The day after every midterm congressional election, conventional wisdom turns to “the presidential campaign starts today.”
In reality, the 2024 presidential campaign has been simmering for quite some time already, with plausible contenders out campaigning for co-partisans, giving “policy speeches” in Iowa and New Hampshire, and trying to raise their national profiles.
I could even make a case that U.S. president Joe Biden has been continuously running for president for 50 years now, and Donald Trump (who, as I write this, is expected to announce for 2024 any minute) for nearly 25.
Biden didn’t formally throw his hat in the Democratic Party’s nomination ring until 1988, but he clearly had the gleam in his eye and was laying the groundwork by the time he entered the Senate in 1973.
Trump “explored” seeking the Reform Party’s 2000 presidential nomination, but dropped out when he realized Pat Buchanan would easily best him … and spent the next 15 years trying to turn himself into Pat Buchanan 2.0 before going all-in.
California governor Gavin Newsom and Florida governor Ron DeSantis are clearly ramping up and watching for an opening to jump in if Biden or Trump retire from the field or look beatable.
And other, darker horses have their eye on the 2028/2032 ball while holding out hope for earlier fumbles they might recover and run into the Oval Office end zone.
Exhausting, isn’t it?
It’s always been this way, but it didn’t used to be this way.
That is, up-and-coming politicians have always seen the presidency in their futures … but until the 20th century they mostly didn’t “campaign” for it in the way they do today.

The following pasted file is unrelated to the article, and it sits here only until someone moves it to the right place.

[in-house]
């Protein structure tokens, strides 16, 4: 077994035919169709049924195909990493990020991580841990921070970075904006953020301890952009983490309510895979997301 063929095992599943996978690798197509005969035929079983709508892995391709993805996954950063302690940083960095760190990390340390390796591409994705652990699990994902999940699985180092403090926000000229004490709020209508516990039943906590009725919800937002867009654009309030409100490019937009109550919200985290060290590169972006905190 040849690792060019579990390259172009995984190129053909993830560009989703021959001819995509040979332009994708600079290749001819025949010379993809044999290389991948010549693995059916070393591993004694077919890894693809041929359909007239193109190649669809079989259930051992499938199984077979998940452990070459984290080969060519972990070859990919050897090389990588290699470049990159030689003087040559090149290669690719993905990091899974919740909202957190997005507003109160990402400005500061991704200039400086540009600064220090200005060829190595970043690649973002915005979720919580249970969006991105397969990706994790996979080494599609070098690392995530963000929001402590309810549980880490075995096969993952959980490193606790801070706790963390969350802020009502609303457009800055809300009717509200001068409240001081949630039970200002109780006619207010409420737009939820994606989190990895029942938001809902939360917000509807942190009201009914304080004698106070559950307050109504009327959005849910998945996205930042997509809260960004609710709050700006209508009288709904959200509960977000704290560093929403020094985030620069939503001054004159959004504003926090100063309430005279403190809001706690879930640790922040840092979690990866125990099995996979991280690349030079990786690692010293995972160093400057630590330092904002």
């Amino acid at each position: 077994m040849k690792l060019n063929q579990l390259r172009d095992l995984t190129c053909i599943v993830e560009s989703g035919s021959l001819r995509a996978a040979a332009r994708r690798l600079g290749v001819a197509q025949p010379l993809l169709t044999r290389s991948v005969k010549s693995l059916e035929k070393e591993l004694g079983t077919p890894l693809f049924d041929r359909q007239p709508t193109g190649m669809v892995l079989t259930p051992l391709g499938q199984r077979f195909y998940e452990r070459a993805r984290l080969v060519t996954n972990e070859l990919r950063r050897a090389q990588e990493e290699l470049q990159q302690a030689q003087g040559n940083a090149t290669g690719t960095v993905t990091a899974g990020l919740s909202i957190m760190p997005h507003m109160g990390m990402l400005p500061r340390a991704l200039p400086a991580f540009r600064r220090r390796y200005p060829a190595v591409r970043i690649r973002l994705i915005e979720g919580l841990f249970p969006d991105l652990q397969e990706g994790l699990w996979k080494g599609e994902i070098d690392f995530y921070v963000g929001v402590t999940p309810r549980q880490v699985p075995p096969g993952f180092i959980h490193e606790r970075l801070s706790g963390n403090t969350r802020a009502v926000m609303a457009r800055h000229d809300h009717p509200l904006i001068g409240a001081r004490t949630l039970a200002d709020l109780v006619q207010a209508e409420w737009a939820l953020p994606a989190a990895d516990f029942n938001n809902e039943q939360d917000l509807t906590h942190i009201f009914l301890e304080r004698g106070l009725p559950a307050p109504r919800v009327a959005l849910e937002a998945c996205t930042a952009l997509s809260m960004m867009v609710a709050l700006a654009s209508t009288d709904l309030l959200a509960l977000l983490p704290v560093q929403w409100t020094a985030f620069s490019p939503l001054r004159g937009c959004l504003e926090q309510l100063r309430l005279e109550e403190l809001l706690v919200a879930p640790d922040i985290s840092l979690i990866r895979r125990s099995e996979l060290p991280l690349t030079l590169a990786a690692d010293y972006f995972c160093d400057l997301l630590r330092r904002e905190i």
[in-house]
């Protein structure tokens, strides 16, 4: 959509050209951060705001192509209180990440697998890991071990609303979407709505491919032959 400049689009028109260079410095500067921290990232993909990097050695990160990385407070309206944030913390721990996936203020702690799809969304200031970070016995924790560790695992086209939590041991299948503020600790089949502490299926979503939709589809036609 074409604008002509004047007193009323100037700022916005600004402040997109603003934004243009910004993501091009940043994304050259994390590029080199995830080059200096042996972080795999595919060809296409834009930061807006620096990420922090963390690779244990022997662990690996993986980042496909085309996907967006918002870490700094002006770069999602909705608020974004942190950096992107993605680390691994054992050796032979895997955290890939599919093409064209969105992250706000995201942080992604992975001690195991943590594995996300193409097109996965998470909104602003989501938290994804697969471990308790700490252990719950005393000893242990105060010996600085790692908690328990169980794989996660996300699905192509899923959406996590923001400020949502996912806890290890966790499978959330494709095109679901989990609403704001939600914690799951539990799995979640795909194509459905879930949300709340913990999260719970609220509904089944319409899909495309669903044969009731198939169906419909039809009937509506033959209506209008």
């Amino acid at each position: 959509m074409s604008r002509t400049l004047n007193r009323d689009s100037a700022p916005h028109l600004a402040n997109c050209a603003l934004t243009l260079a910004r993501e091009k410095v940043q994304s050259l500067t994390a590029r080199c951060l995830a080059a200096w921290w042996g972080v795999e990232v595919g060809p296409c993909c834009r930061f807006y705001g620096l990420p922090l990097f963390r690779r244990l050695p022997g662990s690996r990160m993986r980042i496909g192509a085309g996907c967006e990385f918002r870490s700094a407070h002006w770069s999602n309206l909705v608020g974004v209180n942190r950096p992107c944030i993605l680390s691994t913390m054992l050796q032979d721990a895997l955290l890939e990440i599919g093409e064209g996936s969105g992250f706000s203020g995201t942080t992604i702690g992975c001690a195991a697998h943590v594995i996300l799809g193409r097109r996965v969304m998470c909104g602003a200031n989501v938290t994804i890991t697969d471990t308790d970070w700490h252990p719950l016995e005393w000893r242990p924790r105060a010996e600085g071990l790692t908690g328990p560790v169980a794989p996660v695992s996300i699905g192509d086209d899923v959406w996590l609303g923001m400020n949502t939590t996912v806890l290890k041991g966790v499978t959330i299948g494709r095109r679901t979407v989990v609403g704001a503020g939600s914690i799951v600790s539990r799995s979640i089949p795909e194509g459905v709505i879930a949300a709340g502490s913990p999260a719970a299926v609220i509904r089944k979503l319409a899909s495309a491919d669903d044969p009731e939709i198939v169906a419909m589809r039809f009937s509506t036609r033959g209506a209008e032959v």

At one time, prospective presidents denied interest, “reluctantly accepted” their parties’ nominations, and let their supporters do the fighting for them in the nation’s newspapers and debate halls.
In 1896, Democratic nominee William Jennings Bryan (one of the first “modern” campaigners) barnstormed around the country by train, delivering more than 600 stump speeches, while Republican nominee William McKinley ran a “front porch” campaign from home, addressing hundreds of thousands of supporters at his house. McKinley won.
These days, we spend two solid years out of every four listening to (or trying to tune out) a herd of hucksters telling us why they or the person they support should be elected president. And it’s always — always! — “the most important election in history.”
And the tuning out gets more and more difficult. You can’t turn on the TV or radio without a dose of Presidential Election Theater. The roadways are awash with signs and bumper stickers. Email inboxes overflow with “send me/us $3 to beat [insert opponent here].”
Why? Because we reward that behavior with our money, our votes, and most of all with our attention.
Maybe we should start punishing it instead, by sending campaign emails to spam and changing the channel when Presidential Election Theater comes on.
If we stop treating every election like it really is “the most important election in history,” maybe we’ll get better candidates, with better ideas, more calmly and persuasively stated.
But I doubt it.
Thomas L. Knapp (Twitter: @thomaslknapp) is director and senior news analyst at the William Lloyd Garrison Center for Libertarian Advocacy Journalism (thegarrisoncenter.org). He lives and works in north central Florida.